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Yuni vs. his predecessors, part 7 March 12, 2008

Posted by Brad in commentary, stats.
Tags: , , ,

The first Mariners shortstop that I can remember, and the one to which all future M’s are judged defensively

1989-1993 Omar Vizquel
Stats: .252/.309/.303 in 2,111 at bats in 5 seasons. Won the first Gold Glove for an M’s shortstop in 1993. Thereafter, he was promptly traded. I feel obligated to point out again that he had a .309 on-base percentage, but only a .303 slugging percentage. Out of his 531 hits, only 81 were extra base hits, including just 6 home runs. Vizquel had no power.

Place in M’s fandom: nigh-legendary, largely due to his “Little O” nickname. Virtually all Mariner fans feel his defense was flawless. His signature play was barehanding Ernest Riles’ chopper and throwing him out to seal Chris Bosio’s no-hitter in 1993. He won the Gold Glove that year, then was traded to the Indians for Felix Fermin. Vizquel proceeded to then win 8 more Gold Gloves in a row while also learning how to hit. In a neat trick, many M’s fans now think Vizquel was a constant Gold Glove-winning, .300 hitting shortstop with the M’s, but he wasn’t.
Sure, in spring training in 1993, then-manager Lou Piniella did say “Omar Vizquel is like an angel from heaven.” But just a year earlier then-manager Bill Plummer (the M’s went through a lot of managers in the early 1990s) was rationalizing Vizquel’s ability with quotes like “Let’s face it. You can’t have everything at every position.” And after Omar’s first season, Bob Sherwin in the Seattle Times was especially gloomy:

Here we are, 10 losing seasons later, beyond Spike Owen and Rey Quinones, and no one has dared cross the Mendoza Line. It might as well be the Maginot Line, as Mendoza’s shadow still haunts the left side of the Mariner infield… The top candidate once was Omar Vizquel, a .220 hitter last season, but he was injured in spring training and subsequently ended up in Class AAA Calgary, where he is hitting .165.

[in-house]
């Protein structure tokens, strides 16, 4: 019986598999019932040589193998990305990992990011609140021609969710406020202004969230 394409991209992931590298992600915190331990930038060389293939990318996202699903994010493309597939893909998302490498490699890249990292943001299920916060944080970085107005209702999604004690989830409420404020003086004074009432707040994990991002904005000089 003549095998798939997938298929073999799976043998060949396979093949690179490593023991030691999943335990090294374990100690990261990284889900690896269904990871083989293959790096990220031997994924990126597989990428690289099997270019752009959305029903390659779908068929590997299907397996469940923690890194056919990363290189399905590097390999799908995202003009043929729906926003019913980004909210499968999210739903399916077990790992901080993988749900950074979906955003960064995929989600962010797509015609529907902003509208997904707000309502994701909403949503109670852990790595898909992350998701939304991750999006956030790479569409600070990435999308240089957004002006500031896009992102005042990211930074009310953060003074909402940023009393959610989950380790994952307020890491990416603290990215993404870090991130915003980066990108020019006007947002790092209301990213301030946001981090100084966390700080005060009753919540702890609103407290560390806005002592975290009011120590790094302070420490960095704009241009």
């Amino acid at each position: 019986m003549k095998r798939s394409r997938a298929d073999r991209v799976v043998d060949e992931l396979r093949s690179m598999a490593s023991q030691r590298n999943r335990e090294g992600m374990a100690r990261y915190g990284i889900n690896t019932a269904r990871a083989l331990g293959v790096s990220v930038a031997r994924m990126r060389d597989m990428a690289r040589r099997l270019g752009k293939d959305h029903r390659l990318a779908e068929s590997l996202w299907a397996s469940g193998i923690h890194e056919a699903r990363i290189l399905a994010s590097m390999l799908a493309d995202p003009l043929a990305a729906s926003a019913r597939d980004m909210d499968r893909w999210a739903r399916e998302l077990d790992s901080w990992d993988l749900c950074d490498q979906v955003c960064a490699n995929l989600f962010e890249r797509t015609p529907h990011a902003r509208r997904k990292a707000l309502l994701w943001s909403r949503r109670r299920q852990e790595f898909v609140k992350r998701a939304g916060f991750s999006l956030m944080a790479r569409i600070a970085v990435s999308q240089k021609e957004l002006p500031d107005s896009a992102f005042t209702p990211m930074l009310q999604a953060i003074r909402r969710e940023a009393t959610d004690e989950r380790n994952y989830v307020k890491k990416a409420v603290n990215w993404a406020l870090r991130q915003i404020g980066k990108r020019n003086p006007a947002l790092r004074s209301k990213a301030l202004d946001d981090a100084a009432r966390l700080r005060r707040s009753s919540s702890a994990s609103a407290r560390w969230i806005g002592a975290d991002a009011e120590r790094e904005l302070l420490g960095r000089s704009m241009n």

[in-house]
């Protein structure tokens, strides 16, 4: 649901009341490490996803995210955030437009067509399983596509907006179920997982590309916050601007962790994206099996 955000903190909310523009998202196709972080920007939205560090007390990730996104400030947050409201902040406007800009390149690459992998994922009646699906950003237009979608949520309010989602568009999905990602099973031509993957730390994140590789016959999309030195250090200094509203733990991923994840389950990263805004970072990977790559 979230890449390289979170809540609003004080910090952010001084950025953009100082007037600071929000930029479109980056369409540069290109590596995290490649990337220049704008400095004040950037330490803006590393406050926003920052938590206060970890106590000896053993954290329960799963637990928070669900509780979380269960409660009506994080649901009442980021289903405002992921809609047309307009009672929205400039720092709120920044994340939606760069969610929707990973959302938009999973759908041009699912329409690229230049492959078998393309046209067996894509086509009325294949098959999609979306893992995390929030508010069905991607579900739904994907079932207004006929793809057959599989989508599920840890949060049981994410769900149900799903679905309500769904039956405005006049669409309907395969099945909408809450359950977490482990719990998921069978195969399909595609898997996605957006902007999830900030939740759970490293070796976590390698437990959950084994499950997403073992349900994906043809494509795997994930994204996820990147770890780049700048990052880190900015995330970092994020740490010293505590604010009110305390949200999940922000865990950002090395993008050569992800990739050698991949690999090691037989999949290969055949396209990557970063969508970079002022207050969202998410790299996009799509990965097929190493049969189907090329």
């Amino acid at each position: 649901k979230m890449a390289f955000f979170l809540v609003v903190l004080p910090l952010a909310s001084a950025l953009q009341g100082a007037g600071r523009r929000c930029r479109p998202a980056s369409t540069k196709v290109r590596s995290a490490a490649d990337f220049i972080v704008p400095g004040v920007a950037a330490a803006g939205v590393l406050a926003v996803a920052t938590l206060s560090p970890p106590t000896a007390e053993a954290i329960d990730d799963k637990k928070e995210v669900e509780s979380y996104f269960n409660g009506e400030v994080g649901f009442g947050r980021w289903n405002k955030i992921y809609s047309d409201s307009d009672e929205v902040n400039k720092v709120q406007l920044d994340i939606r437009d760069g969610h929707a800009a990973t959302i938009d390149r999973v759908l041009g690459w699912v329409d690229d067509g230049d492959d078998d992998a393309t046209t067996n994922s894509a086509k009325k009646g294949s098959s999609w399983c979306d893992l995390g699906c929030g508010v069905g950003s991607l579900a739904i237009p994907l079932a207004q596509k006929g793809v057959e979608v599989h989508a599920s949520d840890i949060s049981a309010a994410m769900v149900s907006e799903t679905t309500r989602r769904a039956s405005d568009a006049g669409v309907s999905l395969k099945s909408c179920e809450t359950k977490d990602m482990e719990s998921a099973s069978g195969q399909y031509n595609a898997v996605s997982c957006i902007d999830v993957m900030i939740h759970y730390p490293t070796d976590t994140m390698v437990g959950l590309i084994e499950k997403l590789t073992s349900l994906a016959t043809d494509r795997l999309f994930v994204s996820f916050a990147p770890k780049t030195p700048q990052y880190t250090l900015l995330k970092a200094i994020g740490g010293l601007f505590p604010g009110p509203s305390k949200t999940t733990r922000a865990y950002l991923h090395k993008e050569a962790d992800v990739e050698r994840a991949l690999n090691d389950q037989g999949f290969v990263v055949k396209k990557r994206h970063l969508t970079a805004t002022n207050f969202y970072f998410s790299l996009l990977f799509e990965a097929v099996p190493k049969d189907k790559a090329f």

Vizquel did have a good season in 1992 (.294/.340/.352) to go along with his best-in-the-game defense, but he wasn’t an amazing Mariner. The M’s traded Little O far too early, clearing the spot for some “Rodriguez” guy.
After Vizquel left for Cleveland, he popped back up from time to time. In 2001, Vizquel made M’s pitcher Arthur Rhodes remove his shiny, diamond earrings in an August game. Rhodes showed his anger, and got kicked out of the game. Rhodes said “‘m not going to let a 125-pound guy tell me I can’t wear my earrings.”
Then in 2003, the M’s almost traded Carlos Guillen for Vizquel, but Little O’s knee failed a physical. It would’ve been a better trade than the ones the M’s later got for Guillen.
Wikipedia/Google: Great lines from his Wikipedia page include “Vizquel is an avid painter and sculptor, and plays the guitar, drums and sings,” and “along with his artistic pursuits, Omar also is a collector of fine art and owns several modern art pieces. Included in his collection is a glass chandelier for his home made by Seattle artist Dale Chihuly worth over $100,000.” The real kicker: “His home in Washington state is valued at over $27,000,000.” What? Well, he does have his own recording studio, where he recorded a Goo Goo Dolls cover for “Oh Say Can You Sing: Music Recordings By Major League Players.” The CD’s website lets you know that “This is a COOL project with no cheesy or campy elements allowed!” But $27 million seems steep, even though it houses his many paintings. I plugged a (likely bogus) home address I found on Google into Zillow, which valued it at just $2.5 million.
Omar also wrote an autobiography, Omar!: My Life on and Off the Field, in which he said Albert Belle cheated and Jose Mesa had vacant eyes during the World Series.
Last summer Vizquel was inducted into the Hispanic Heritage Baseball Museum Hall of Fame, which is a much longer award than Gold Glove.
And be sure to visit OmarVizquel.com for a neat opening graphic and little else.

Omar Vizquel has had a better career than Yuniesky Betancourt, obviously. But as a Mariner, Little O was a terrible hitter, while Yuni is just slightly below average. After this season, I think Yuni will have unquestionably had a better Mariner career than Vizquel. Bring on the next challenger!

Tomorrow: El Gato



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